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Fifteen years ago, maybe less, the corporate world was gaga over golf. CEOs with single-digit handicaps and a couple of fancy memberships were as plentiful as wetlands in Myrtle Beach. The golf media, including us, filled pages and airtime with features about the people who ran the businesses you used and were aficionados of the game.

Fifteen years ago it was cool to say you played golf. Tiger was hip. Everyone wanted to be on the golf bandwagon because the golf bandwagon was on a roll.

Now? Well, Tiger isn’t so hip. Shareholders don’t want to read about their CEO’s nifty golf game when stock prices are trying to work their way out of a fried-egg lie in the bunker.

Right now, it’s just not as cool for business executives to admit they play golf.

“Of course they’re playing, they just don’t want anybody to know about it,” one CEO of a local company says of his brethren. “It’s not good business, and it’s not good for the morale of your employees. They’ve seen job cuts, wage cuts, benefit cuts and you’re out playing golf? That’s not a very good idea.”

If you’re the top dog of a company that has laid off workers, the last thing you want to do is publicize that you’re a good golfer. So most CEOs have put the word out to their front-line PR people: No interviews about golf.

Congress is the same way. Try getting an elected official to smile into a camera and talk about breaking 80 for an interview that will be beamed back to the home district. Not with budget deficits, health-care debacles, wars and, most importantly, mid-term elections on the agenda.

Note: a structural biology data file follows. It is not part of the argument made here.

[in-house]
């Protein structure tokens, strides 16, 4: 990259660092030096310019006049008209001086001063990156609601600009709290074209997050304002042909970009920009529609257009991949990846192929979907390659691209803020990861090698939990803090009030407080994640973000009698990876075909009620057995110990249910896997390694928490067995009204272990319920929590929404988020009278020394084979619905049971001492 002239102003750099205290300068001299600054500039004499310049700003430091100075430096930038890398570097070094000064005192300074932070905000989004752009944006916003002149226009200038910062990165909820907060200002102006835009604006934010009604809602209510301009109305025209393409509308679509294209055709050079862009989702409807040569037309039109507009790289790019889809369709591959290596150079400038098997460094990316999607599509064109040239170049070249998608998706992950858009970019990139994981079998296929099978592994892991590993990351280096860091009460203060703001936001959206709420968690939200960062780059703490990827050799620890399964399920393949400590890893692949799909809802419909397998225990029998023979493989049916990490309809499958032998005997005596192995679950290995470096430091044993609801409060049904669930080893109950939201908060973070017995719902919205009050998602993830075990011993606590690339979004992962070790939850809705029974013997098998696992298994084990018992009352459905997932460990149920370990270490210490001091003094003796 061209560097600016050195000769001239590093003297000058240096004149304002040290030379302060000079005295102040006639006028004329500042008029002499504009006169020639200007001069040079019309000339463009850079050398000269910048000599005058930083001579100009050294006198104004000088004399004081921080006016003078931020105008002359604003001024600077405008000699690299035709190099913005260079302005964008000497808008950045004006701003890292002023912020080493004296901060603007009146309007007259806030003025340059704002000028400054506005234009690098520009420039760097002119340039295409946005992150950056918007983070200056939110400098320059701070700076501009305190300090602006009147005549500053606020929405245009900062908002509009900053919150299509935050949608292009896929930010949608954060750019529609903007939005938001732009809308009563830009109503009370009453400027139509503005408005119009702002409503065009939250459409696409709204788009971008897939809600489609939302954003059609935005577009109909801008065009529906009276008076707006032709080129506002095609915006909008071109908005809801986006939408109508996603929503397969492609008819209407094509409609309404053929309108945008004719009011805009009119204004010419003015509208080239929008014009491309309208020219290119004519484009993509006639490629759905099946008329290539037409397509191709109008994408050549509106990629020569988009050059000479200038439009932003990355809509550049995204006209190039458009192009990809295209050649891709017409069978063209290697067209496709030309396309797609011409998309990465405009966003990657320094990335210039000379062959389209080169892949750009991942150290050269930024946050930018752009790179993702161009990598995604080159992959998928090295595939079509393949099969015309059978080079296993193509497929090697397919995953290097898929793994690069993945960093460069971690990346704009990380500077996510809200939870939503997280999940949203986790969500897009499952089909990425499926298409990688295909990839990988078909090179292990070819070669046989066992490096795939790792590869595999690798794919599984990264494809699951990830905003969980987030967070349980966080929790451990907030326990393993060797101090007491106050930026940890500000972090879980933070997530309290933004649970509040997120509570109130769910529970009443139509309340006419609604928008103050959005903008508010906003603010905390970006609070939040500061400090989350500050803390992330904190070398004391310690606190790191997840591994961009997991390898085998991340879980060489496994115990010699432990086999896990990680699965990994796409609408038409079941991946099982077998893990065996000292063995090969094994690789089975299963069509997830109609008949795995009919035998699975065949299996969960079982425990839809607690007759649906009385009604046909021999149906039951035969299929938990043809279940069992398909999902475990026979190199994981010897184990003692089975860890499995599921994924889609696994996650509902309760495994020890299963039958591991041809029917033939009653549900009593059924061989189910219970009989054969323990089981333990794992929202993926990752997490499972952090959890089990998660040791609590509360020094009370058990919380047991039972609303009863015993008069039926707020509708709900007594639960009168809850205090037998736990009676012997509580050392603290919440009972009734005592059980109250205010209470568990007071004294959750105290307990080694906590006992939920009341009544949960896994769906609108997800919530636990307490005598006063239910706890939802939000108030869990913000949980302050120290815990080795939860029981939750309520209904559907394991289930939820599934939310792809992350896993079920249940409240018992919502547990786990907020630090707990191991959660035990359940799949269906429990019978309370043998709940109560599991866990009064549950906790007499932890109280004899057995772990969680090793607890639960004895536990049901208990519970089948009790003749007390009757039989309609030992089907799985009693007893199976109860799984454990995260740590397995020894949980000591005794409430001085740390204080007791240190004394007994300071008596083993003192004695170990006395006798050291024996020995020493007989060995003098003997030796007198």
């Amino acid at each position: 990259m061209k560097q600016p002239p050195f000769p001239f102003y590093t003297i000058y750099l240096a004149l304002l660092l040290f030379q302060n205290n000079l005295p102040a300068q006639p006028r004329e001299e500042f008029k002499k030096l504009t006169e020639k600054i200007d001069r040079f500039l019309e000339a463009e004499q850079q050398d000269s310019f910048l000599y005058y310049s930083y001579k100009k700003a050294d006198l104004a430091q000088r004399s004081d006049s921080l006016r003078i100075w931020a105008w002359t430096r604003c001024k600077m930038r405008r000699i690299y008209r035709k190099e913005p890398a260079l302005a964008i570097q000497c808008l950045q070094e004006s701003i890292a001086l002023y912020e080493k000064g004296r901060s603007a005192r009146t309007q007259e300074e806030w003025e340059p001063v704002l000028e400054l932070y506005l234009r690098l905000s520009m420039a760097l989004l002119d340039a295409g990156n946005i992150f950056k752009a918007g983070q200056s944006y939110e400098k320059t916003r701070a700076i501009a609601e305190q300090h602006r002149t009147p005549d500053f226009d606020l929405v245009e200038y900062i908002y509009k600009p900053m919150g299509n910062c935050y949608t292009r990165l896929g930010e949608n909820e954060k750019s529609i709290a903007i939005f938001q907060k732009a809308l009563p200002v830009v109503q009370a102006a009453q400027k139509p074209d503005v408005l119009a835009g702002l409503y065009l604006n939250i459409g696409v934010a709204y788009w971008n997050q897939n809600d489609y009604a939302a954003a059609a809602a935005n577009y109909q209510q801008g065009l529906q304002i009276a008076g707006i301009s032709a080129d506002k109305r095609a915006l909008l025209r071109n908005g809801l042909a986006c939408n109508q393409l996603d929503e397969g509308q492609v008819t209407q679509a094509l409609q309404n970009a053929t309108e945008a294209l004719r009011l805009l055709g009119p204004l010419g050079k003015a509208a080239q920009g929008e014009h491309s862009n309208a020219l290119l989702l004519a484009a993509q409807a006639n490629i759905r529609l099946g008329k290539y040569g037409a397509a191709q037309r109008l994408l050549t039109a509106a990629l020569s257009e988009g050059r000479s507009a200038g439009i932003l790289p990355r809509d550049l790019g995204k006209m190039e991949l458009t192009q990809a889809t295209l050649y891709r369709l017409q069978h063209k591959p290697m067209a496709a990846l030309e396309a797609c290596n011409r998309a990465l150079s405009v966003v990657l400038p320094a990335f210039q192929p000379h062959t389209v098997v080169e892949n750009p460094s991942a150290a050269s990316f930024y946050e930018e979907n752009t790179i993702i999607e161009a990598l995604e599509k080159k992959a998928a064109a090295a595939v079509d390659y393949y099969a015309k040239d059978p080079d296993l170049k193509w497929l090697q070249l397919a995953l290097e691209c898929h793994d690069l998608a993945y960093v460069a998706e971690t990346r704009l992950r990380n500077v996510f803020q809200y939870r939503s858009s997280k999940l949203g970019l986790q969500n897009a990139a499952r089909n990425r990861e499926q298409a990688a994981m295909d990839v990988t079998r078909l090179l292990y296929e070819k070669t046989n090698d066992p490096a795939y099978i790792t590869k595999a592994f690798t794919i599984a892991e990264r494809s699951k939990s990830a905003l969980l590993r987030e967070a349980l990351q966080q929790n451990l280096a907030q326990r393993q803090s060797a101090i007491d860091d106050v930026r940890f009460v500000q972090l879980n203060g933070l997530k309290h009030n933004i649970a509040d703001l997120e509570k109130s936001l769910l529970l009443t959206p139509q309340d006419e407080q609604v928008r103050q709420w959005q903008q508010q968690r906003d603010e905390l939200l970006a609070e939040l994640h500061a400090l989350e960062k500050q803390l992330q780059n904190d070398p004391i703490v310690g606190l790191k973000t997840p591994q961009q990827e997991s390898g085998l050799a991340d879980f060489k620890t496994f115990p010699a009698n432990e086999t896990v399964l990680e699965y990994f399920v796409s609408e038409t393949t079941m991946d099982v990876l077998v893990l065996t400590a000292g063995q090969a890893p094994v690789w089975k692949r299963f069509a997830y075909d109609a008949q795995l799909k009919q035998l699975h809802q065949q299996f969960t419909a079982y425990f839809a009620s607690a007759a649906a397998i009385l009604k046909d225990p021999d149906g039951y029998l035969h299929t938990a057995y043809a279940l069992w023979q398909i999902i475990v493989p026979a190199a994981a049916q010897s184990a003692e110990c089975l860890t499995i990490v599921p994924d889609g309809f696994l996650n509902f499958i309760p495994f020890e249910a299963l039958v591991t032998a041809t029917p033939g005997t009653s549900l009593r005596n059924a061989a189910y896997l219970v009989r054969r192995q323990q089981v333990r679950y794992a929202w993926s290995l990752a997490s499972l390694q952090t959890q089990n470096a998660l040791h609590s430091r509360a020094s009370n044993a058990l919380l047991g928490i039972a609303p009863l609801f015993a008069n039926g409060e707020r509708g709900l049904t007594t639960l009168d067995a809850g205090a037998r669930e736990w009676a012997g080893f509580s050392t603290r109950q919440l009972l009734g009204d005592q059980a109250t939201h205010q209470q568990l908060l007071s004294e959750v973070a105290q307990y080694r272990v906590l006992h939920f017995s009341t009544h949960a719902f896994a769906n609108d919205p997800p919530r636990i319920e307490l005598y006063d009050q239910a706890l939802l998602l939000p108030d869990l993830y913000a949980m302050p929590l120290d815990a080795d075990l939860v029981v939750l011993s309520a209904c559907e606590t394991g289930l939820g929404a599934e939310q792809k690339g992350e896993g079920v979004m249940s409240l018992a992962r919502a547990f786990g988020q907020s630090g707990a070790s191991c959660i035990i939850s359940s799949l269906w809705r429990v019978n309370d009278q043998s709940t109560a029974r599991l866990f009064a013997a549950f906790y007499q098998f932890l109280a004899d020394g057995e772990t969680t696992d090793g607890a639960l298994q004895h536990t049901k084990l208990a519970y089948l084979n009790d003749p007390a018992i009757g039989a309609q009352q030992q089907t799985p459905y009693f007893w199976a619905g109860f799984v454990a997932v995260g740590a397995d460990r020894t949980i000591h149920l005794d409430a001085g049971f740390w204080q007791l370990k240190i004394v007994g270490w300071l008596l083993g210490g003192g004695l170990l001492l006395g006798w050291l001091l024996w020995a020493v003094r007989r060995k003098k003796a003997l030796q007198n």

GolfStyles used to publish a monthly column called “Hackers on the Hill,” dedicated to inquiring about congressional golf games. Now those inquiries get the “thanks but no thanks” reply.

No sport needs a good PR agency like golf, someone to promote the fact that the game hasn’t lilted back to the sport of kings. It hasn’t. Municipal course tee sheets are still full. The upscale courses that provide the conditions and service are at least holding their own and some are thriving.

No one begrudges the corporate executive on his golf game. OK, maybe we don’t want to read about him jetting off to his membership at a national club like Augusta or Cypress Point.

And the ones who show up on lists of America’s best executive golfers with a +2 handicap might draw some suspicion. Good golf takes time – time shareholders feel could be put to better use.

Will it ever again be a good idea?

“A lot is going to have to change for big-time executives to be so open about playing golf,” another CEO says, also asking that his name not be used. “This economy has to turn around and stay turned around for that to happen. Once people feel safe in their jobs and have a little extra money in their pockets, everything will go back to close to what it was.

“But how long will that take? I don’t know. Look at the private clubs and look at the public courses. They’re all hurting because we’re nowhere near where we need to get back to. The CEOs are still playing, but they’re quiet about it.” – Drew Markol

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